Redbubble – the online custom art printing business founded ten years ago by three mates in Melbourne – has seen its 2015/16 sales reach $114m, a stellar 61 per cent growth over the previous year.
Gross profit for the year rose by 61.8 per cent to $39m, while EDBITDA showed an $8.7m loss, which was $1.5m better than expected. This excluded the $2m it cost Redbubble to prepare for its IPO earlier this year, which was oversubscribed and valued the company at some $300m.
Martin Hosking, CEO of Redbubble says, “The strong result reflects the solid dynamics of the Redbubble business. Strong revenue growth, improved margins and lower operating costs resulted in an EBITDA loss $1.5m better than forecast.
“Overall the business is scaling well with revenue growth ahead of operating expenditure growth, and with stable margins and low customer acquisition costs.
“Based on the results and the upcoming pipeline of initiatives we are affirming our 2017 forecast provided at the time of the IPO.”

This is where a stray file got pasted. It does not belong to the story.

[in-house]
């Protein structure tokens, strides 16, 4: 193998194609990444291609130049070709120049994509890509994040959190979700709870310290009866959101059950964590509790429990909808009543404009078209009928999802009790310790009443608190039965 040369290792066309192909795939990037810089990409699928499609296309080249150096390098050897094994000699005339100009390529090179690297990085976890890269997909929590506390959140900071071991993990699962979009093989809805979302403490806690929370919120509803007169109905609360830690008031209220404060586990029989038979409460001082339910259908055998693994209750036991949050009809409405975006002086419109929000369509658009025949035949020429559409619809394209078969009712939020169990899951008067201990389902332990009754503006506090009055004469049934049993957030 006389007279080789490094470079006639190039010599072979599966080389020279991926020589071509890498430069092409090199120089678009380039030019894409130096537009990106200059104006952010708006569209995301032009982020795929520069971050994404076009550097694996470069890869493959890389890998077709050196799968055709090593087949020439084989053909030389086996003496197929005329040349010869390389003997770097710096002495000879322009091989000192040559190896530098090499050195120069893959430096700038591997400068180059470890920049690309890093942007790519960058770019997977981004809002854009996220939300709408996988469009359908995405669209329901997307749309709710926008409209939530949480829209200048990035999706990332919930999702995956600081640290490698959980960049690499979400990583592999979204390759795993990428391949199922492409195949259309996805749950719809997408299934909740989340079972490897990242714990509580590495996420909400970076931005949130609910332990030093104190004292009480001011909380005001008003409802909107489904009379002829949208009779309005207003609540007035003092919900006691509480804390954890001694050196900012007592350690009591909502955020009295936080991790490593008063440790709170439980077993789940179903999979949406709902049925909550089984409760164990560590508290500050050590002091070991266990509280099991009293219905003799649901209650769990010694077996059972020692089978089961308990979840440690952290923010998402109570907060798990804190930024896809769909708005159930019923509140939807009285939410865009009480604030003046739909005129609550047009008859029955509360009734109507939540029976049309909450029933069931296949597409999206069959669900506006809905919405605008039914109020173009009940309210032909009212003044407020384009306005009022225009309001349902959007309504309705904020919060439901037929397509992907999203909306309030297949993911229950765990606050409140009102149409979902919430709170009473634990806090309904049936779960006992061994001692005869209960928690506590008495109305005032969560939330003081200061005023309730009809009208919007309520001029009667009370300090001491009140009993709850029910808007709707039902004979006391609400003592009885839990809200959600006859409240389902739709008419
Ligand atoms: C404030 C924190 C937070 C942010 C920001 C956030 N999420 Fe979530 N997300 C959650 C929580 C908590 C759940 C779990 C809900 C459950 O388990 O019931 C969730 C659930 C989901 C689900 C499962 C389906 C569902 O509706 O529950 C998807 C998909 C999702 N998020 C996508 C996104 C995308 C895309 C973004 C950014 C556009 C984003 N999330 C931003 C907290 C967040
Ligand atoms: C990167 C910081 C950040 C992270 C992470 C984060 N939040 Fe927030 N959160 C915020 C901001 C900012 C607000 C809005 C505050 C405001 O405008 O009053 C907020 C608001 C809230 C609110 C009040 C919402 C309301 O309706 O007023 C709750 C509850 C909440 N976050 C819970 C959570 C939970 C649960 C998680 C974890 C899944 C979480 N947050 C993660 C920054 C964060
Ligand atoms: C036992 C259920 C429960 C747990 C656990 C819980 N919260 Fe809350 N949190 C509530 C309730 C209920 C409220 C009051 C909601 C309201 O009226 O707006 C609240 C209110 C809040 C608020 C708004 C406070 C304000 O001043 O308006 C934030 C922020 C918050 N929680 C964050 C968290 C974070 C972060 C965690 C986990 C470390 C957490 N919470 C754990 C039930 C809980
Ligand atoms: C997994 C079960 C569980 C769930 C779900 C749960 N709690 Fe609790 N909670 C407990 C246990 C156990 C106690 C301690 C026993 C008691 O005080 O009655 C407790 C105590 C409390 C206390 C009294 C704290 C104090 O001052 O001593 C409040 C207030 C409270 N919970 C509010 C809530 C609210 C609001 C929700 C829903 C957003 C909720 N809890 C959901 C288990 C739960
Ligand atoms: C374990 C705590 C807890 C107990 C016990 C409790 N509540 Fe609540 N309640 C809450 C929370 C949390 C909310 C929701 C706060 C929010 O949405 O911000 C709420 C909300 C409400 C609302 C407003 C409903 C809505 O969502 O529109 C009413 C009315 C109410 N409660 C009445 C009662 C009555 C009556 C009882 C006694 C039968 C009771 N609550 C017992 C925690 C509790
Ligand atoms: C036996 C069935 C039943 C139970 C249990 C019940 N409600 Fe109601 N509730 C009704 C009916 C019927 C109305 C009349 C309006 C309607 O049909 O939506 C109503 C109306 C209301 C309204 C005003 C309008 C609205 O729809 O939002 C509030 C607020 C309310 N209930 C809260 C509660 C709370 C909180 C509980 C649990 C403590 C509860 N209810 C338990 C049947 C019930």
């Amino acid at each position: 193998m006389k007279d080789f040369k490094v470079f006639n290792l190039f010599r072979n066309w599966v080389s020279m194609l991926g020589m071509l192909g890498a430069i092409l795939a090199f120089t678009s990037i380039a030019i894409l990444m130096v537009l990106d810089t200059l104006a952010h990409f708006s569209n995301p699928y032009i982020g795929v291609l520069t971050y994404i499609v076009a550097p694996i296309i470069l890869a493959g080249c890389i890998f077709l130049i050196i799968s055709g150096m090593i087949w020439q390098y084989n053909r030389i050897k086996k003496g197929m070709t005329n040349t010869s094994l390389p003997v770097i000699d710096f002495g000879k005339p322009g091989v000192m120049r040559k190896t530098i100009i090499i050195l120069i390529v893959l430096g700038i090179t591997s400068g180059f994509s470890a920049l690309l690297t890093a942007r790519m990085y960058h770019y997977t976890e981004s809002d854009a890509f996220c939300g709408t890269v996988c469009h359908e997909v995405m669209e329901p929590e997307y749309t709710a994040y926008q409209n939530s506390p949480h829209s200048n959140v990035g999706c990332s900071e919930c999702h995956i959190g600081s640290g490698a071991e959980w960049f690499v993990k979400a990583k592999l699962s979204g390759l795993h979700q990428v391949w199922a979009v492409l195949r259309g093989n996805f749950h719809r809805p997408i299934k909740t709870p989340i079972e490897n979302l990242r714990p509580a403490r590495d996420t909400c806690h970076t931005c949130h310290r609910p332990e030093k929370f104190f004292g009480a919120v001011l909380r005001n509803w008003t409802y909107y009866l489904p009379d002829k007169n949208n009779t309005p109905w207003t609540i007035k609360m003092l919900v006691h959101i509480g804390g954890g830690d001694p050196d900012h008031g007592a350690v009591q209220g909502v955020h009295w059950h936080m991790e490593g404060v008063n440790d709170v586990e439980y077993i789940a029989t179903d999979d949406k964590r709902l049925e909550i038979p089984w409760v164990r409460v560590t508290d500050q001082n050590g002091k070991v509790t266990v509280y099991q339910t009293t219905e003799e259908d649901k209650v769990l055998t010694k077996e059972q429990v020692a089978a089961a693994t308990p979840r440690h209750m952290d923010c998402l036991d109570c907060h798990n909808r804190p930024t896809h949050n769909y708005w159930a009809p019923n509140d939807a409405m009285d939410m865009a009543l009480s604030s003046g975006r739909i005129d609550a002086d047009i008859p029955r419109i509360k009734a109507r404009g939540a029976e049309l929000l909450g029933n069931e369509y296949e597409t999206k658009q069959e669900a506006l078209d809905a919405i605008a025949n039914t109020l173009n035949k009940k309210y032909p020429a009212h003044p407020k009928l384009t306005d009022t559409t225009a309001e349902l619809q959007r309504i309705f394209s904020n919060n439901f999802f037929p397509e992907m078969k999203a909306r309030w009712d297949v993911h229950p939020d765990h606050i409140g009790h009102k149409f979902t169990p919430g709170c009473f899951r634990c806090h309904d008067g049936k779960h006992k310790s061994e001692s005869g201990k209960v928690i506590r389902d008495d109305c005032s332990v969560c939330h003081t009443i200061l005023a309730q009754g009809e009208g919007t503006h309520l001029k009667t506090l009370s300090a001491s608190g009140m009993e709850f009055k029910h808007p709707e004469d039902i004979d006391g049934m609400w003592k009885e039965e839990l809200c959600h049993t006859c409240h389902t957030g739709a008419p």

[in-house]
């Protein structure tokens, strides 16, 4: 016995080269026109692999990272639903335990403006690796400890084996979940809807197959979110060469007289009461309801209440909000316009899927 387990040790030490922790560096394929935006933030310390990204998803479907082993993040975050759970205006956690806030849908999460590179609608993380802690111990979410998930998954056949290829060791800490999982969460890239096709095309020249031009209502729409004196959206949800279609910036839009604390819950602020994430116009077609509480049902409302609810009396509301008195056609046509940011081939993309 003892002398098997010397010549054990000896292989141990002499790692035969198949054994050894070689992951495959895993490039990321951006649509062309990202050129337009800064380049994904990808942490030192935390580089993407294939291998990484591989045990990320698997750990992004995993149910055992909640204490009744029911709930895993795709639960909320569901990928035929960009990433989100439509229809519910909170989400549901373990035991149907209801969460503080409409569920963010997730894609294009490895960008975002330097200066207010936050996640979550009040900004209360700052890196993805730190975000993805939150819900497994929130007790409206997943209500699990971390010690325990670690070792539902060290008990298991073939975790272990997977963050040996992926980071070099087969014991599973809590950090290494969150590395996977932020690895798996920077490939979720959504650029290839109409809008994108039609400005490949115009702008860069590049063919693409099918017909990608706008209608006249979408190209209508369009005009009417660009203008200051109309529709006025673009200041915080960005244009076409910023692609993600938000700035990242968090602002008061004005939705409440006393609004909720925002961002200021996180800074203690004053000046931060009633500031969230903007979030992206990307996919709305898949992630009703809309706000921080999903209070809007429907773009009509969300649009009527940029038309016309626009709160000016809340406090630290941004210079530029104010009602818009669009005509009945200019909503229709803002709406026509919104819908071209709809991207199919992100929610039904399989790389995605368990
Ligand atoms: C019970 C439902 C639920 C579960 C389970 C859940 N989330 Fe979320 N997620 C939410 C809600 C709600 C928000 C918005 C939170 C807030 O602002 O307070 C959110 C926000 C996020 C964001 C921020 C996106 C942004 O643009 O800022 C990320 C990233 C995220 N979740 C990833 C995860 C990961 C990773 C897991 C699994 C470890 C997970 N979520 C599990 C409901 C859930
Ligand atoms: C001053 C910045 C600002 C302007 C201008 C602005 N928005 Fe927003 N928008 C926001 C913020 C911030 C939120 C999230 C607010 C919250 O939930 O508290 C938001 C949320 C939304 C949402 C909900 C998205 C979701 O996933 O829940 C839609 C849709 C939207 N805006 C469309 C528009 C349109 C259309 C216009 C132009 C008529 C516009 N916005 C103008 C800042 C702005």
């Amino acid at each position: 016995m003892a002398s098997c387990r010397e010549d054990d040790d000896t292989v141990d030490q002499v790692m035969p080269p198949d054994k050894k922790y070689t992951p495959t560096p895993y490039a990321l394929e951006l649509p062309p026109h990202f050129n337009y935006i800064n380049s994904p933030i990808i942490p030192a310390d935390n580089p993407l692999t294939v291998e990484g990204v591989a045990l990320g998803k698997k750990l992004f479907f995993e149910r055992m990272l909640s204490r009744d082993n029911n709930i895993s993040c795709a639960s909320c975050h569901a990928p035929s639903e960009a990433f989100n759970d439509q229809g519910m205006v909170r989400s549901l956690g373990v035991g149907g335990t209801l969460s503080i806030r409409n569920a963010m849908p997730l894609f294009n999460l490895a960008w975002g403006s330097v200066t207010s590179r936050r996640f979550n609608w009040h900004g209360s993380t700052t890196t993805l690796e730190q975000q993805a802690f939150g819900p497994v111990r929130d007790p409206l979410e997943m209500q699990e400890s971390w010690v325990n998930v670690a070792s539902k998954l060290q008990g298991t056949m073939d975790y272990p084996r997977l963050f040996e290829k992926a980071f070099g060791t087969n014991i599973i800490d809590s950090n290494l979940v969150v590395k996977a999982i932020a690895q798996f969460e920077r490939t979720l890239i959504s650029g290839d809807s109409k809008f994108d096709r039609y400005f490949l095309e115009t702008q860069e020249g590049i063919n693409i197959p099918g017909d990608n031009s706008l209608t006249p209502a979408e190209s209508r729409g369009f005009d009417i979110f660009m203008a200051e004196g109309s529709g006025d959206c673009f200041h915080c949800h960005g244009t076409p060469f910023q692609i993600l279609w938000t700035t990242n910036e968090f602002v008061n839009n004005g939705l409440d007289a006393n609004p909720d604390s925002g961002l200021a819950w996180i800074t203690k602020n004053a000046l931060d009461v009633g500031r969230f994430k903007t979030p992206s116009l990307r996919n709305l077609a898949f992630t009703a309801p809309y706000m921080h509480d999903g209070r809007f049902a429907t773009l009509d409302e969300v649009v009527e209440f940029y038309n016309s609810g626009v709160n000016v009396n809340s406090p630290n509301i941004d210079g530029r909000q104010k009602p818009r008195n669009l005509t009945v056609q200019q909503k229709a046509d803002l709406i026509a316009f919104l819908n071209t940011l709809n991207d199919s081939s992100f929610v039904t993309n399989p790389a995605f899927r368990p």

The market was not too impressed with the figures, its shares – which have been trending steadliy south since the IPO in June – dropped by 5 per cent on the release of the results.
Hoskings revealed site visits were up by 43.4 per cent to 148 million, conversion rate was up by seven per cent to 1.87 per cent, and that unique customers were up by more than 50 per cent to 2,200,000.
He attributed the EBITDA loss to higher operating costs – up by 57 per cent to $42m – accrued in the company’s aggressive expansion, which included the launch of French and German language websites, the addition of a further 50 staff taking the total to 180 and various software and fulfilment deveelopments..
Redbubble’s business concept is simple, it provides an online platform for artists to upload designs, site visitors can then look at those designs and choose to have them printed on a wide range of product, from apparel to homewares to promotional products. It does not have its own print facility, rather it uses 12 print partners in 18 locations around the world.
Hosking says that as Redbubble operate so a global scale it is immune from short term downturns n any economy, and says it is not restricted by physical borders of a typical printer. Its customers are spread across the world.
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